Electronic records, or logs, of these activities can be used to evaluate the team members' efforts in carrying out the tasks assigned to them. One way of doing this is to categorize the activities and giving them certain weights depending on the difficulty and time it takes to complete an activity in each category. A score can be obtained for one category by multiplying the number of activities with its weight. For one team member, therefore, a total score can be calculated by summarizing scores obtained in all activity categories assigned to him or her. This can be written in a formula as follows:

Total Score of one team ... where, ac is the activity category, wn is the weight of the activity category, and an is the number of activity.

As it can be seen from this formula, number of activity category need not to be fixed; it varies depending on type and nature of the project.

This style of education is being applied for more than ten years in the course called "history and computing" which aims to teach computing to the history students in the mentioned department. For this purpose, a web based tool called was developed initially for teaching database concepts but later was converted into a research tool for graduate and post graduate students doing research on the matters involving Turks and Turkey (Acun, 2009a, 2009b, 2010).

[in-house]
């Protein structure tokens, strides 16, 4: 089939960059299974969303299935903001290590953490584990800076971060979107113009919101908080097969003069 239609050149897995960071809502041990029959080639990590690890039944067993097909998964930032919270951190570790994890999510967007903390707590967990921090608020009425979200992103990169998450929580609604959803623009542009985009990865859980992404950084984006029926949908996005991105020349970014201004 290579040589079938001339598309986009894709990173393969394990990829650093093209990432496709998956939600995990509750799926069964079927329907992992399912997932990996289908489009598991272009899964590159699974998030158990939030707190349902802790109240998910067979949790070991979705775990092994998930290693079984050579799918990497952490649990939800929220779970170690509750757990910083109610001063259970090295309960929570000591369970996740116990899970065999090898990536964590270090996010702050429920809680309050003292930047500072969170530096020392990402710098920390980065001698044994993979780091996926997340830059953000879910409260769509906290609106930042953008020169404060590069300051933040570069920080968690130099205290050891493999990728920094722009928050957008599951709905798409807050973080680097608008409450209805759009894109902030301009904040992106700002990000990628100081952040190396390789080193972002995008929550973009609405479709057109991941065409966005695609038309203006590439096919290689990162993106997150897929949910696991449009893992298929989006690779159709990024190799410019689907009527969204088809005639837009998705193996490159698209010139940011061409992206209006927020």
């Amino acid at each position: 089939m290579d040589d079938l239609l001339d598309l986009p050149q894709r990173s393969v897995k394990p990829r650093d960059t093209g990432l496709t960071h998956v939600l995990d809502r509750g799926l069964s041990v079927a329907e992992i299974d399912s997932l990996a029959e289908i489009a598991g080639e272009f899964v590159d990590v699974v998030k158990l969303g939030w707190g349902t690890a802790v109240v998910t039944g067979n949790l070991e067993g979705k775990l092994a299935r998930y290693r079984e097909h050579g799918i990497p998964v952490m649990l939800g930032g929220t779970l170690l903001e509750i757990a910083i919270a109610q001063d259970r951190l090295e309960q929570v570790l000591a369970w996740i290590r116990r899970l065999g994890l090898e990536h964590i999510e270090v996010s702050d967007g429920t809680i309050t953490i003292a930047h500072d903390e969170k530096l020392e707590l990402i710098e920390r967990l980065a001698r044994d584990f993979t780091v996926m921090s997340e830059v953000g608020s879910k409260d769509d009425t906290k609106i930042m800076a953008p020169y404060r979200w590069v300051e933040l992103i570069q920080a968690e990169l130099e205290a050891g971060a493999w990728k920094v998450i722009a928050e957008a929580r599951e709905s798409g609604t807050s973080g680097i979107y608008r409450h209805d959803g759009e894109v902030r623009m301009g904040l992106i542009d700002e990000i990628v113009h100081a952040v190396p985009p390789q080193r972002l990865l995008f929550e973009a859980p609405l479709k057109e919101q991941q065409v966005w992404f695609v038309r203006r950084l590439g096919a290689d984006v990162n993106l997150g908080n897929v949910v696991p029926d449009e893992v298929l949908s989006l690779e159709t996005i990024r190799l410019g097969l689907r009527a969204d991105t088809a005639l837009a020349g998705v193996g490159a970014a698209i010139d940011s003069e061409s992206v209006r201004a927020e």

The approach proposed in this work for developing curriculum in history can be called holistic in that it combines the product approach and the process approach. The processes defined in the TES model involve project-based learning in conjunction with web based interaction tools. Thus the learning method proposed in this work lies within the modern constructivist (Demirel, 2005, p. 233-237) and connectivist (Siemens, 2006) learning theories.